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Neuroglial differentiation and neo-innervation in extracellular matrix-based tissue engineered innervated smooth muscle sheets

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Neuroglial differentiation and neo-innervation in extracellular matrix-based tissue engineered innervated smooth muscle sheets
Raghavan, Shreya
Excitatory and inhibitory motor neurons of the myenteric plexus in the enteric nervous system regulate and coordinate smooth muscle motility. Enteric neurons and glia of the myenteric plexus are organized into ganglia, that are surrounded by an extracellular matrix composed primarily of collagen IV, laminin and heparan sulfate. Disruption of ganglionic integrity, loss or damage of all or specific subsets of enteric neurons occur in several pathological states resulting in intestinal dysmotility and reduced quality of life. Neural-crest derived enteric neuronal progenitor cells persist in the adult mammalian gut, and contribute to the plasticity observed in the adult enteric nervous system. Neural stem cell transplantation is an emerging therapeutic paradigm aimed at repopulating enteric ganglia and restoring intestinal motility. However, transplantation of neural stem cells within the gut has demonstrated poor long-term phenotype maintenance and stability. We hypothesized that extracellular matrix (ECM) microenvironments could be used to direct the differentiation of enteric neuronal progenitor cells in vitro, prior to transplantation. The ECM plays an enormous role developmentally, in the migration of neural crest cells into the gastrulating mesoderm, and subsequent differentiation into neuroglial phenotypes appropriate for the intestinal microenvironment. We evaluated the potential of ECM microenvironments in modulating enteric neuroglial differentiation in 2D and 3D culture. We isolated enteric neuronal progenitor cells in sufficient numbers from small intestinal biopsies of adult rabbits. When presented with various ECM culture substrata, we observed that glial differentiation was inhibited in surfaces promoting neuronal differentiation. A pre-ponderance of differentiated glia was obtained in substrata that contained no ECM components. Neuronal differentiation was enhanced in the presence of collagen IV, with the emergence of branched neurons. Neurites on laminin coated substrata were the longest, averaging ~400µm. Heparan sulfate substrata promoted organization and preliminary neuronal networking. A tissue engineering model of innervated intestinal smooth muscle sheets was utilized to facilitate neuronal differentiation in viscoelastic hydrogels. Uniaxially aligned smooth muscle monolayers were obtained using substrate microtopography. ECM hydrogels were used to encapsulate enteric neuronal progenitor cells, generating innervated intestinal smooth muscle sheets. By varying ECM hydrogel composition, proportions of differentiated neurons were altered in the tissue engineered sheets. Sheets manufactured with collagen I and laminin had enriched populations of excitatory cholinergic neurons with minimal inhibitory neurons. Sheets manufactured with collagen IV had enriched populations of inhibitory nitrergic neurons. Cholinergic and nitrergic neuronal mediated contraction/relaxation matched their expression levels, when assessed using organ bath studies and electrical field stimulation. A therapeutic application for tissue engineered innervated sheets was evaluated as the potential to neo-innervate explant cultures of colon. Benzalkonium chloride treatments were used to denervate explant colons. Tissue engineered sheets were manufactured with enriched populations of nitrergic neurons, and maintained in co-culture with the recipient denervated colons. Neo-innervation was visualized following co-culture using immunohistochemistry and immunoblot expression for neuronal marker βIII Tubulin. Neuronal physiology was also improved following co-culture, indicating functional neo-innervation.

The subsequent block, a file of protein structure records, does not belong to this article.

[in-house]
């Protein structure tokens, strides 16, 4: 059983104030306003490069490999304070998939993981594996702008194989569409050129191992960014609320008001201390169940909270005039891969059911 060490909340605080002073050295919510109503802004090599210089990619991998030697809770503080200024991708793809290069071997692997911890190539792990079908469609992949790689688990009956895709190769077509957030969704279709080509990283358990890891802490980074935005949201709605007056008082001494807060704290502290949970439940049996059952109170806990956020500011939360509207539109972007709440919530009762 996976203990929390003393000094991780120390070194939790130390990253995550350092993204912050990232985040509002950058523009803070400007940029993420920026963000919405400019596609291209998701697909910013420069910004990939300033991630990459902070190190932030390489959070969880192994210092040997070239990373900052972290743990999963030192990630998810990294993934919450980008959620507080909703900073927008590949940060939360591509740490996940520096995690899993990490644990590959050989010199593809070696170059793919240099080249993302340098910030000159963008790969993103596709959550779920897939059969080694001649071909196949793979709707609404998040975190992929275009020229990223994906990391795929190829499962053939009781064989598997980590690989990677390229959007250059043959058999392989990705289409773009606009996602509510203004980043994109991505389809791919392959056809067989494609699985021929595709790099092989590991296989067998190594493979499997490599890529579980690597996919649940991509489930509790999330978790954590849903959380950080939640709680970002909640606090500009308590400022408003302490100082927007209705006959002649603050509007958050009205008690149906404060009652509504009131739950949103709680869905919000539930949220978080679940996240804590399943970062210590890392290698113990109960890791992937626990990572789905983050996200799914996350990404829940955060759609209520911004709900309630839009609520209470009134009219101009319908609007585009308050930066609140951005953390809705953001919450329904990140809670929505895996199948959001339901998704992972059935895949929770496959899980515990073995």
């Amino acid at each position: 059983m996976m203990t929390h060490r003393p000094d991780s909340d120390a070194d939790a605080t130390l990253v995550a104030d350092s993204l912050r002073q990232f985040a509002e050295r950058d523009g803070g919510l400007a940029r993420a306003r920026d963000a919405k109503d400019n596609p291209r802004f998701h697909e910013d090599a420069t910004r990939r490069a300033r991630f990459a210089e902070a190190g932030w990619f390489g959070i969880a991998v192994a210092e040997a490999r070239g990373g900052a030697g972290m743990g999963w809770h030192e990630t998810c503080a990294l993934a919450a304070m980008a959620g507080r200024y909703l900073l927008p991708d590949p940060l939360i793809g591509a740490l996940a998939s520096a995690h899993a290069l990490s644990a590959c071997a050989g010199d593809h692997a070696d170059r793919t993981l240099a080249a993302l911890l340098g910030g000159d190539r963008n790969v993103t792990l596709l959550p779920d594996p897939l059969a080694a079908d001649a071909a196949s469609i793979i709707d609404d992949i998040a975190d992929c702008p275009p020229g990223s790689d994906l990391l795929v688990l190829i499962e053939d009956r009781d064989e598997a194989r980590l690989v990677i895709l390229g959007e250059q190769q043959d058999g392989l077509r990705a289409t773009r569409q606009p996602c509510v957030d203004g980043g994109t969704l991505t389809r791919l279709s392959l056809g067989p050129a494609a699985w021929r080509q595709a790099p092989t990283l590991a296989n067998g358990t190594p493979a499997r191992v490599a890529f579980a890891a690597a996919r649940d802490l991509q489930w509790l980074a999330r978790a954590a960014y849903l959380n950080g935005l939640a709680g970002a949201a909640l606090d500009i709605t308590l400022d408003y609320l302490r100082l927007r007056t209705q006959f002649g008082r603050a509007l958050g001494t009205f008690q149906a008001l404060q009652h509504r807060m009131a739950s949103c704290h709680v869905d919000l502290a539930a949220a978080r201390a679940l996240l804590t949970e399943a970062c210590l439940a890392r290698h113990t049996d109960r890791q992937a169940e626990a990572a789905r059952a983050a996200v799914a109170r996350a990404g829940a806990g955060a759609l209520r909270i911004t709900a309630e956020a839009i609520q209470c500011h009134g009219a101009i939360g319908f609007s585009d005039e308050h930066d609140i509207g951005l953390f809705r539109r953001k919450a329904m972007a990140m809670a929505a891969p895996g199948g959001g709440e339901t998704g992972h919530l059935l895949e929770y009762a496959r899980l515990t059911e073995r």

Enteric Nervous System
Gastrointestinal tract
Neural stem cells
Regenerative Medicine
Tissue Engineering
Bitar, Khalil N (committee chair)
Van Dyke, Mark E (committee member)
Rajagopalan, Padmavathy (committee member)
Goldstein, Aaron S (committee member)
Christ, George J (committee member)
2014-09-10T08:35:13Z (accessioned)
2016-09-10T08:30:09Z (available)
2014 (issued)
Biomedical Engineering (discipline)
2016-09-10 (terms)
http://hdl.handle.net/10339/39383 (uri)
en (iso)
Wake Forest University

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